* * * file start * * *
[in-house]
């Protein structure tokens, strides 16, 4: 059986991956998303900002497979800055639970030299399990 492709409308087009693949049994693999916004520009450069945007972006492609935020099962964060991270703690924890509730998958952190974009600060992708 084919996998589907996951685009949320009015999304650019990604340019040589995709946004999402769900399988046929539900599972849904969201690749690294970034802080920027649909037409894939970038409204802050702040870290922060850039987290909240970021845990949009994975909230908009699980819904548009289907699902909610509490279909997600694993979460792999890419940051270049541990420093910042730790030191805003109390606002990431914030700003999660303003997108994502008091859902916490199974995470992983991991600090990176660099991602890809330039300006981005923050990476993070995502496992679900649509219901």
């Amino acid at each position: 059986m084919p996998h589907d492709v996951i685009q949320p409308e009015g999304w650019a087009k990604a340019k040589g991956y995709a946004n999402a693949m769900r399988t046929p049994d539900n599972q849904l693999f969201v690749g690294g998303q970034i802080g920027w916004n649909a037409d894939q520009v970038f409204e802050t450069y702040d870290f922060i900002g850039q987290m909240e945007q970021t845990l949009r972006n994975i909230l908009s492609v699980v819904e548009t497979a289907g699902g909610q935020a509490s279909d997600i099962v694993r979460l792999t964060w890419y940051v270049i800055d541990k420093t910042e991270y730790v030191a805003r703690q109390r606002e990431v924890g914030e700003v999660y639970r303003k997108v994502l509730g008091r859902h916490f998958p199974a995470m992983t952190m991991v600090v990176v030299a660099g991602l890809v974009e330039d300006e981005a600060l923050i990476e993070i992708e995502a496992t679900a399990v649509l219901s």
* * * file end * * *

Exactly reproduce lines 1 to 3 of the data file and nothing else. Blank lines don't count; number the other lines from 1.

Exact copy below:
[in-house]
């Protein structure tokens, strides 16, 4: 059986991956998303900002497979800055639970030299399990 492709409308087009693949049994693999916004520009450069945007972006492609935020099962964060991270703690924890509730998958952190974009600060992708 084919996998589907996951685009949320009015999304650019990604340019040589995709946004999402769900399988046929539900599972849904969201690749690294970034802080920027649909037409894939970038409204802050702040870290922060850039987290909240970021845990949009994975909230908009699980819904548009289907699902909610509490279909997600694993979460792999890419940051270049541990420093910042730790030191805003109390606002990431914030700003999660303003997108994502008091859902916490199974995470992983991991600090990176660099991602890809330039300006981005923050990476993070995502496992679900649509219901």
């Amino acid at each position: 059986m084919p996998h589907d492709v996951i685009q949320p409308e009015g999304w650019a087009k990604a340019k040589g991956y995709a946004n999402a693949m769900r399988t046929p049994d539900n599972q849904l693999f969201v690749g690294g998303q970034i802080g920027w916004n649909a037409d894939q520009v970038f409204e802050t450069y702040d870290f922060i900002g850039q987290m909240e945007q970021t845990l949009r972006n994975i909230l908009s492609v699980v819904e548009t497979a289907g699902g909610q935020a509490s279909d997600i099962v694993r979460l792999t964060w890419y940051v270049i800055d541990k420093t910042e991270y730790v030191a805003r703690q109390r606002e990431v924890g914030e700003v999660y639970r303003k997108v994502l509730g008091r859902h916490f998958p199974a995470m992983t952190m991991v600090v990176v030299a660099g991602l890809v974009e330039d300006e981005a600060l923050i990476e993070i992708e995502a496992t679900a399990v649509l219901s």